Article by: Valeriy Pekar
Ukraine is currently playing three chess games on three different chess boards: one related to economy, the second to the war, and the third to justice. These are the key topics on Ukraine’s agenda. The games are being played by three separate teams with different motivations, experience and competence.
- The “economy” game is headed by the Ukrainian government, and Ukraine will win this game thanks to good strategic policy and professionalism. Economic growth will be achieved; opening the land market, large-scale privatization and other measures will definitely work.
- The “war” game is being played by the president and his closest aides. This is the game that Ukraine will lose due to general incompetence and Russia’s hard stance. The president has no military or diplomatic advisers, and he himself truly believes that he will be able reach a mutually beneficial agreement with Putin.
- The “justice” game is being played by oligarch Ihor Kolomoisky, Head of the Presidential Office Andriy Bohdan and other wheeler-dealers. This game will end in a draw. Democracy, which is directly threatened by the concentration of power in the Ukrainian parliament, also applies to this game. Pressure exerted by foreign partners and civil society will not allow the government to make too many concessions to certain interest groups, but a fair and independent justice system cannot be expected. (True, some experts believe that recent events will lead to a losing game, but personally, I don’t think so.)
The Verkhovna Rada (parliament) is not a player in these games. It is a technical tool that sits quietly on the sidelines and ensures that the games on all three boards are being played: a win on the first board, a loss on the second, and a draw on the third.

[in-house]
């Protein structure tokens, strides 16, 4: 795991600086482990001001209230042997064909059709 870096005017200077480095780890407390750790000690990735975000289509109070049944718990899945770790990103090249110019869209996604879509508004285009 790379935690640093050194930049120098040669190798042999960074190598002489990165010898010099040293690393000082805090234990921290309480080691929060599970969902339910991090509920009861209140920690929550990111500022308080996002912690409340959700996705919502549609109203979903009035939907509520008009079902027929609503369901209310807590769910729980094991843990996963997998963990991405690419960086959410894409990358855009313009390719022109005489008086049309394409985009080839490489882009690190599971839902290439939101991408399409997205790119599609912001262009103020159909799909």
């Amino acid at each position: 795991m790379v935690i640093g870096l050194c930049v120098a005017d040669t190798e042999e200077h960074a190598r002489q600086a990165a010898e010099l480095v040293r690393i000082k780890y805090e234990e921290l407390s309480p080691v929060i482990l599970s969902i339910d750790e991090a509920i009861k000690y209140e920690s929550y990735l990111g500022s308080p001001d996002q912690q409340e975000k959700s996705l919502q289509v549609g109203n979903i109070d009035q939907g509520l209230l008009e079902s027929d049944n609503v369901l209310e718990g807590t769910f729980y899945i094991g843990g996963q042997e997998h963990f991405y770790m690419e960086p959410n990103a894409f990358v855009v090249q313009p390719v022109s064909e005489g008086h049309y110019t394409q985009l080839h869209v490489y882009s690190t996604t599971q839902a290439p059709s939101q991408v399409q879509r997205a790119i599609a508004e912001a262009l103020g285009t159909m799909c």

In the end, it seems that we arrive at an overall draw: one win, one loss and one draw. But, it’s not so…
The fact is that the chess games (boards) are not the same. There is an older game and there is a newer/younger game. Seniority has more power and influence, of course.
War is the oldest game. If the game is lost, everything else will become useless and irrelevant. If the terrorist “republics” are integrated into Ukraine, there will be neither justice nor economic growth.
Justice is the second game. If there is no honest justice system, if there is pressure from the “sylovyky” (influential figures in law enforcement and security agencies-Ed), there will be no economic growth.
Economy is the newest/youngest game. However, to play correctly and win, Ukraine must be well positioned on the other two chess boards.
It should be noted that each game is played at a different speed. In the war game, things can change in a matter of days. In the justice game, the pace is lower, and can be measured in weeks, maximally in months. The economy game is played at the slowest pace; it takes years to change the outcome.
Such is the general picture.
Finally, I would like to draw your attention to the fact that civil society is – more precisely, it is meant to be – an active player in the second game, and probably in all three.
(This text first appeared as a Facebook post; subsequently, it was discussed with other persons and significantly expanded).